It isn’t football season until FIFA arrives. The yearly franchise gains some stick for being iterative and even though that may be true, FIFA 17 has taken the biggest strides that it ever has. Not only has the game got a brand new graphics engine but the team behind the game has for the first time ever attempted a story mode that honestly is surprisingly good.
FIFA 17 is visually a much nicer looking game over last year’s counterpart. This is largely down to the much improved graphics engine: Frostbite. The engine the drive the Battlefield series has excellent realistic lighting and shadowing. The realistic lighting can be definitely seen by how light reflects off player’s skin. On top of that, stadiums have much of a visual atmosphere to them, especially under the floodlights.
On the pitch, there have been some changes to the gameplay. Defenders feel like reliable and are a challenge to break. To counteract this though both in defence and attack, the new team mate AI feels smarter and more adaptive to your play. Players will move into space to allow variety both in an attack move or if there is a hole at the back. Often you will see player covering other positions if its needed and it overall allows for a much more dynamics and authentic play on the pitch.
Throw-ins have been changed to allow more options like dummy throws. Corners have been changed to better choose where you want the ball to go as well as choose players to run onto the ball. Free kicks and penalties have been revamped to allow the kick taker to change their angle and approach to the ball. The results are a bit of a mixed bag however as free kicks look and feel more impressive but the penalties feel almost broken. You can very slowly tap the ball and as the ball moves at a few feet a second, the keeper dives as though an actual rocket was sent in his direction.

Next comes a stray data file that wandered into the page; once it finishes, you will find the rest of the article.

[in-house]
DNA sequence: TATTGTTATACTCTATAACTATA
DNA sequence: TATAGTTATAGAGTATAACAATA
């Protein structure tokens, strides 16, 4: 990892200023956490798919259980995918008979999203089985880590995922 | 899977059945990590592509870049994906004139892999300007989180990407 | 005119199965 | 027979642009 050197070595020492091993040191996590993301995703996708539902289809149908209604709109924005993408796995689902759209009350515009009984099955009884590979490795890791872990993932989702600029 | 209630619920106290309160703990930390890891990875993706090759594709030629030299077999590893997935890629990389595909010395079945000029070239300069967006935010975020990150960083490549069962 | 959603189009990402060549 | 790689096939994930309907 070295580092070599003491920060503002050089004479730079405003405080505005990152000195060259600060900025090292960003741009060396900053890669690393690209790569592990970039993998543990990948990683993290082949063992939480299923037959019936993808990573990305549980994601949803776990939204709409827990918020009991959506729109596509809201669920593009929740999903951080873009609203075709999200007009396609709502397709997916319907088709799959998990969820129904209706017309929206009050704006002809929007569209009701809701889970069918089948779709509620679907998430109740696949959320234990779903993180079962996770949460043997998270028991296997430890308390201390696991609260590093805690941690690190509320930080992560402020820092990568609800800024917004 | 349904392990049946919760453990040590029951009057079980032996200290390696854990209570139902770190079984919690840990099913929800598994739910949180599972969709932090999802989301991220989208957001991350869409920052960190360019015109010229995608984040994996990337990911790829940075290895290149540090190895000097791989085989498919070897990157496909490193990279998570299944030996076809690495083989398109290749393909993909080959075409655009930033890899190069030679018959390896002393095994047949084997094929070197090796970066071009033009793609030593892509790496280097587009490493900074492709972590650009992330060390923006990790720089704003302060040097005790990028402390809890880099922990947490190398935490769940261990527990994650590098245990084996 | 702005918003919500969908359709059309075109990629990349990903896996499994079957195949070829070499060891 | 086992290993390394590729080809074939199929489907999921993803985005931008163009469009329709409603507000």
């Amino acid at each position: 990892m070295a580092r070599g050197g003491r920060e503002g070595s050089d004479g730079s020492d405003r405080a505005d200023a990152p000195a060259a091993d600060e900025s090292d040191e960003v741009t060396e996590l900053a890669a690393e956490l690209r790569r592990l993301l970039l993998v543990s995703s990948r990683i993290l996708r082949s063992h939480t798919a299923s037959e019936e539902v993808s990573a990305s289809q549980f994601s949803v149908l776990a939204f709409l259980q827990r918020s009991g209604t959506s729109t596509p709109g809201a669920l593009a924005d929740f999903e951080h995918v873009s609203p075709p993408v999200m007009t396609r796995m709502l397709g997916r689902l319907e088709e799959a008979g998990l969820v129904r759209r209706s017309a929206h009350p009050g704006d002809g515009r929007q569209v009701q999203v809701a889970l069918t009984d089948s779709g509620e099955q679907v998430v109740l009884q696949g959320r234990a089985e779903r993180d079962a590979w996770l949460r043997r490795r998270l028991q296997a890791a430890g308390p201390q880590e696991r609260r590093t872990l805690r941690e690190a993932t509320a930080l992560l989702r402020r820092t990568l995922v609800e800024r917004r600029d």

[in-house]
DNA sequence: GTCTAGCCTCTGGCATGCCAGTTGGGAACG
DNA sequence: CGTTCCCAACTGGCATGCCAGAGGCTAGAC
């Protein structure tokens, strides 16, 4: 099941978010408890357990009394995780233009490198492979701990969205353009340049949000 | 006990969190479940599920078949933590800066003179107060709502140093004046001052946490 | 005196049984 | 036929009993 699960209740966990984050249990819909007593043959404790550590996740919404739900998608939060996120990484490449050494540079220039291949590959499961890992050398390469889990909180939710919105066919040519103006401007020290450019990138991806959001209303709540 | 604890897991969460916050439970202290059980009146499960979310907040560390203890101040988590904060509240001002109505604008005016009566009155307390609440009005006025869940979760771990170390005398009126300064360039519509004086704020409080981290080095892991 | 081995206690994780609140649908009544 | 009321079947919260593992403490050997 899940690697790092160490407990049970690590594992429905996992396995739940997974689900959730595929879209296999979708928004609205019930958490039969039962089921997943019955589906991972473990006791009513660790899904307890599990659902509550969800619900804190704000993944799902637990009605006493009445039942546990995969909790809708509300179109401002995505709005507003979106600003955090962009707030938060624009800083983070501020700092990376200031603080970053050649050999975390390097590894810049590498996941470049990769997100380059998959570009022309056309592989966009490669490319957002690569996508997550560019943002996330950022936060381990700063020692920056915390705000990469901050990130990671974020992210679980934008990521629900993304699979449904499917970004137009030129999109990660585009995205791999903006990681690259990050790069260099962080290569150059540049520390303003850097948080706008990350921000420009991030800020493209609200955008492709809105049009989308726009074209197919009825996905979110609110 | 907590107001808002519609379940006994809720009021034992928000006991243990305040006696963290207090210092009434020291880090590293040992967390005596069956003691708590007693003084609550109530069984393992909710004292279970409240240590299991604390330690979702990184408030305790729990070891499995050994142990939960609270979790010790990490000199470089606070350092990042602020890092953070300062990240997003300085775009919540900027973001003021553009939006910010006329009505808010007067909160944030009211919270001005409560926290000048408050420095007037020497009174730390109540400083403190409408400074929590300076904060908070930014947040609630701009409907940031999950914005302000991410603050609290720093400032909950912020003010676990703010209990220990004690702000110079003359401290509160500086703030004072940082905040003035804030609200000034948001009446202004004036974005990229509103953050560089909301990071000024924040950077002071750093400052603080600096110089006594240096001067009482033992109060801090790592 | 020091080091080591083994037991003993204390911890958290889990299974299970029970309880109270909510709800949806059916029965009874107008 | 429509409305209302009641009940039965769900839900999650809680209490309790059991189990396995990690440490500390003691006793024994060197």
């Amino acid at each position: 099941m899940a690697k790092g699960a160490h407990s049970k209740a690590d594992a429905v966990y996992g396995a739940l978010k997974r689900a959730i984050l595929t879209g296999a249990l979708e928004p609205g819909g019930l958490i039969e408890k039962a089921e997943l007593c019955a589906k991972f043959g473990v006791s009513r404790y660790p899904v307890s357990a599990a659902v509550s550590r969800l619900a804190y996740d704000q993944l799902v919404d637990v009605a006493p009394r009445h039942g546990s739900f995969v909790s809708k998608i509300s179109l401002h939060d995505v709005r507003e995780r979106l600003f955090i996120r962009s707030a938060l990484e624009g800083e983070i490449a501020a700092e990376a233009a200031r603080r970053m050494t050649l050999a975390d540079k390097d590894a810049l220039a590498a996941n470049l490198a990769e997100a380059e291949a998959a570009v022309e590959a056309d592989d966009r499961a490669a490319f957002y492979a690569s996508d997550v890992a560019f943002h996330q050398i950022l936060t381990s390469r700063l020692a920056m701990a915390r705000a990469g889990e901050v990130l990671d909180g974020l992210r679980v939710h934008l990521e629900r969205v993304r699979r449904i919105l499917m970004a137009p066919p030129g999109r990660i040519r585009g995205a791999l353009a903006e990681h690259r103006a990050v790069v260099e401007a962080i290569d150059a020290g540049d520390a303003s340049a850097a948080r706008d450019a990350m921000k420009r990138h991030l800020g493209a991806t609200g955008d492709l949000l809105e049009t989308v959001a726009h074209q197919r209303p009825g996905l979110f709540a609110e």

In terms of modes, the focus this year is on The Journey: a single-player story mode that sees you play as Alex Hunter as he works through the trials and tribulations of becoming a first team player at his dream club. Despite being given choices, they don’t really impact the main story points and no matter what you say or how you perform, these things will happen no matter what meaning the impact of everything you do is lessened greatly. Still, there are some moments that genuinely nail it in terms of emotion an atmosphere.
The Journey is not the real selling point to FIFA 17. It’s a fun alternative to spending some time in the game but you will be spending a bulk of it in FIFA Ultimate Team. FUT has grown year after year and this year’s edition just adds more flavour to the overall experience. The biggest addition to FUT is the Squad Building Challenges. It feels like this is based solely on fan feedback as this asks you to build certain squads while meeting the criteria given. This could be one of all bronze players or with just a set number of nationalities in the entire team. It gives a great incentive to utilise all the cards you get over the course of playing as well as mixing things up – it’s not just about the chase to build the strongest team possible.
The Career Mode now has a better understanding of a team’s objective. Depending on the team you pick, you’ll be given a goal that will be acceptable for the team you have chosen. This means that picking West Ham or Burnley won’t only give the “Win The League” expectation. It feels more manageable and true to the real sport.
While FIFA 17 boats massive changes in the form of a new graphics engine and The Journey mode, it is in the smaller things that’s made a bigger difference this year. FIFA Ultimate Team is still enough alone to indulge in for 12 months but all modes warrant play and even though Pro Evolution Soccer may have raised its game this year, FIFA may be still taking the crown this year.